In 1717 Bach had difficulty in obtaining release from his position as court organist in Weimar and it was only after a brief period of imprisonment that he was allowed to leave and take up a more distinguished position as director of music at the court of Prince Leopold of Anhalt-Cöthen. Here he had little concern with the simple church music of the Pietist court, but turned his attention to instrumental music, including a varied set of six concertos for the small court orchestra. These six concertos take their title Brandenburg from the Margrave of Brandenburg, to whom they were dedicated, no doubt in the hope of further employment from such a noted patron. The first Brandenburg Concerto has virtuoso solo parts for two horns, oboes and a violino piccolo, a small-size, higher pitched violin. The second concerto uses solo trumpet, recorder, oboe, violin and a string orchestra, with the usual harpsichord continuo. The third of the set, perhaps written in Weimar, uses strings only - three violins, three violas and three cellos, a darker hued texture.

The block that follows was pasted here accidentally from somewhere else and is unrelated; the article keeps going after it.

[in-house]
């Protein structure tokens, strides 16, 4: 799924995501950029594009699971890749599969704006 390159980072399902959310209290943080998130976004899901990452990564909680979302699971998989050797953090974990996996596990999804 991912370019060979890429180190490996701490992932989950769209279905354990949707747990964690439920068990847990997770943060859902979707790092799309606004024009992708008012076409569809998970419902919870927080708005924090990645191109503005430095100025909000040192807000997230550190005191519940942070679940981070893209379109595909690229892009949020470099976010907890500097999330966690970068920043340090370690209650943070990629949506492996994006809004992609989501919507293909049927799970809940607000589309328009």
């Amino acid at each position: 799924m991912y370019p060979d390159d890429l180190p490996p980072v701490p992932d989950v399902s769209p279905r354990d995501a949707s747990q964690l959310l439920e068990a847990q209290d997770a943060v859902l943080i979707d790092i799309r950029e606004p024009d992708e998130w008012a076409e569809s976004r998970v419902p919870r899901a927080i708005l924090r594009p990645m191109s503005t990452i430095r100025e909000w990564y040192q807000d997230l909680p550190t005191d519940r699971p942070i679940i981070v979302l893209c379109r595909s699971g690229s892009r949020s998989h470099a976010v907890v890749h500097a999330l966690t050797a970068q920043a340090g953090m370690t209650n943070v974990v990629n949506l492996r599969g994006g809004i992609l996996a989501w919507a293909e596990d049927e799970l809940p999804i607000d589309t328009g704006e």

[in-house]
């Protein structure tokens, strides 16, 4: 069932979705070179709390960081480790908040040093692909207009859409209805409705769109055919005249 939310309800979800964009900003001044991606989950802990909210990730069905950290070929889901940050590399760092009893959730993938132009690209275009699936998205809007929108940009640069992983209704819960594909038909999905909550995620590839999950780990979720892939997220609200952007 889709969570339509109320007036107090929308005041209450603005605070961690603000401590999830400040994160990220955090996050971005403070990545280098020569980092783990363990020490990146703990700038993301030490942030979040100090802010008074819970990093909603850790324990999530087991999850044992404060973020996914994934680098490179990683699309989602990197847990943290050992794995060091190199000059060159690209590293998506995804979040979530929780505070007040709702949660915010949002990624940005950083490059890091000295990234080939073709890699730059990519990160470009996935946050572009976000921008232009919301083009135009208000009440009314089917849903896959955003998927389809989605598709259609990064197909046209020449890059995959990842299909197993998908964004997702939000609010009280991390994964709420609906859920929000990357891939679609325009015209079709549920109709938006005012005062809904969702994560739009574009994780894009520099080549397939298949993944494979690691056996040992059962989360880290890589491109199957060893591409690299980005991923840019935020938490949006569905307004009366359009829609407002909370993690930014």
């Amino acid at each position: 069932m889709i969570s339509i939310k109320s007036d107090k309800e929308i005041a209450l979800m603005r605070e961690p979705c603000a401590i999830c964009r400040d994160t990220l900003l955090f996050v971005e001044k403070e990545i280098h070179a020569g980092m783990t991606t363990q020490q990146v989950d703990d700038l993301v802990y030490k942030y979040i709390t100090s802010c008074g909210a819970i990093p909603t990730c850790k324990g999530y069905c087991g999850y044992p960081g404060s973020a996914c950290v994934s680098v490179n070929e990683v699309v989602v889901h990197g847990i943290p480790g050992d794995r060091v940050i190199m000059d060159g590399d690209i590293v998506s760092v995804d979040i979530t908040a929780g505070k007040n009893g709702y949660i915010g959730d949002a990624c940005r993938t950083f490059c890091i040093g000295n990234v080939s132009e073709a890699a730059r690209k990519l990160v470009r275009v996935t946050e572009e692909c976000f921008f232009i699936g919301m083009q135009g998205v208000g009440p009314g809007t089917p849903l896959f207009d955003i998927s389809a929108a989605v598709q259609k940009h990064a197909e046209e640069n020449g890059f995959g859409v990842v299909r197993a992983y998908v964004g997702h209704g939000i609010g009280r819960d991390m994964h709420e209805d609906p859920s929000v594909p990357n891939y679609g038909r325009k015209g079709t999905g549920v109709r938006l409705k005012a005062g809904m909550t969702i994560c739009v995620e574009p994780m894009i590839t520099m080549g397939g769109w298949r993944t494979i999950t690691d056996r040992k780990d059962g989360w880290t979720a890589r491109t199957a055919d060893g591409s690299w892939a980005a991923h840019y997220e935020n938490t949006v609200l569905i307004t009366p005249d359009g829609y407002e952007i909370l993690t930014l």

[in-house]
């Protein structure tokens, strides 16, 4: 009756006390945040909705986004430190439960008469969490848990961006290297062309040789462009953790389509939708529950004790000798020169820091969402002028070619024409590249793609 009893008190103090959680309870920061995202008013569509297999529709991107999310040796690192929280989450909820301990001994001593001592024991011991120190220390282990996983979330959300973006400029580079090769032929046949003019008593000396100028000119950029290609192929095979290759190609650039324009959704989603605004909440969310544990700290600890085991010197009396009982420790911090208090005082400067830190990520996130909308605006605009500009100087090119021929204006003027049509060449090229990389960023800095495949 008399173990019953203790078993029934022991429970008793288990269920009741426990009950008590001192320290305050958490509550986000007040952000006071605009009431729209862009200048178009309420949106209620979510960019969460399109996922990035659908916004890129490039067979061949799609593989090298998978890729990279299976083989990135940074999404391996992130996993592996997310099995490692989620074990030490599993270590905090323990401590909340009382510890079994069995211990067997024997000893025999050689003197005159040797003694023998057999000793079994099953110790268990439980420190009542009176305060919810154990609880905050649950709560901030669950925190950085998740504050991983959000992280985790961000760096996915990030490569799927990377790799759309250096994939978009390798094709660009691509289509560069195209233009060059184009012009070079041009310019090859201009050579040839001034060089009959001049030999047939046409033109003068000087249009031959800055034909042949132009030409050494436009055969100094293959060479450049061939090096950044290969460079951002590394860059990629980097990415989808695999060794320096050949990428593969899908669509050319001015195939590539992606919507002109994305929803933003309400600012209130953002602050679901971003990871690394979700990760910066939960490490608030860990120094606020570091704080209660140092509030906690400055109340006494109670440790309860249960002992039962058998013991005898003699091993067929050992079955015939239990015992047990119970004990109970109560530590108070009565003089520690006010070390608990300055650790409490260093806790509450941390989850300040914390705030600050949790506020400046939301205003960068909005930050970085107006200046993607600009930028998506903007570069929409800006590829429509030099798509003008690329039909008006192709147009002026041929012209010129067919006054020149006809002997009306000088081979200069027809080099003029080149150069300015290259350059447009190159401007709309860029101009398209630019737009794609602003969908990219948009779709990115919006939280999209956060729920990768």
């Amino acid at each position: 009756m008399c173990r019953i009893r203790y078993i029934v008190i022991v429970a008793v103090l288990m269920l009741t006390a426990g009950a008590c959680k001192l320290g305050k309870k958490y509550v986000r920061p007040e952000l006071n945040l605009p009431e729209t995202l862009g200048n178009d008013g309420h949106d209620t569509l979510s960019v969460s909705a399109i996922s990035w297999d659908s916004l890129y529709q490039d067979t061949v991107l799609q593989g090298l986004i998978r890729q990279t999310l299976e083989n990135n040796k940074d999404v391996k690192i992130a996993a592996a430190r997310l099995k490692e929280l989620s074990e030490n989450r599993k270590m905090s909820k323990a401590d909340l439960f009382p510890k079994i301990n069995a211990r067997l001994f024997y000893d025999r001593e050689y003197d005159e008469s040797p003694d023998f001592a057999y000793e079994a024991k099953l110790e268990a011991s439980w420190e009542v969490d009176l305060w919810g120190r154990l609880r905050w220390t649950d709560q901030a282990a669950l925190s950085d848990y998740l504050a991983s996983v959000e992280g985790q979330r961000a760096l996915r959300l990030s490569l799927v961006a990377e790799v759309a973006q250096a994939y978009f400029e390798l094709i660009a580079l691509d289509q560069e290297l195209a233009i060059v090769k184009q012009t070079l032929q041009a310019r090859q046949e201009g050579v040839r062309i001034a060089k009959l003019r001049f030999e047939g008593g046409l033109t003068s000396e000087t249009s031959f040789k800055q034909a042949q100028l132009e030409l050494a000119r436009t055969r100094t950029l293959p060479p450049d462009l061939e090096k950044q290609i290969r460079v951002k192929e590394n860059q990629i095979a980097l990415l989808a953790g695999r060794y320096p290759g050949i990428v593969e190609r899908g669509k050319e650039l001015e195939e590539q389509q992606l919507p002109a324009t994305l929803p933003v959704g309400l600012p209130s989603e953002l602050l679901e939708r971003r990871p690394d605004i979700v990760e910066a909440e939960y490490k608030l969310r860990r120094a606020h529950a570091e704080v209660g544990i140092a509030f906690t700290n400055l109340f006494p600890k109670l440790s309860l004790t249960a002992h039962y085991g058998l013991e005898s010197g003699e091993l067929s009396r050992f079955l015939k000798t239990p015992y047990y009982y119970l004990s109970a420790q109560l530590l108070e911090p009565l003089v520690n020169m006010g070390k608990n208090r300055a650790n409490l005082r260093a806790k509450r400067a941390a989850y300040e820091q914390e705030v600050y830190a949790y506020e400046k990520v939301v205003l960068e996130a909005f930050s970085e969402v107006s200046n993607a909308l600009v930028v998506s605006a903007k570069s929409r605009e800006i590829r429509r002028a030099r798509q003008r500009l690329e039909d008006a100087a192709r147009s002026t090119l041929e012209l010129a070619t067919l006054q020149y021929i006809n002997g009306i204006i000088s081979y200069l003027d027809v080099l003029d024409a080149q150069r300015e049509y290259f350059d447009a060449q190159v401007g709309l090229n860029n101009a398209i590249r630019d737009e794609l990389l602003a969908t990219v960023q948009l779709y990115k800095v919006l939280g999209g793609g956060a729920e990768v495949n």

Recommended recording: Bach: Brandenburg Concertos 1 - 3, with the Capella Istropolitana and soloists, directed by Bohdan Warchal.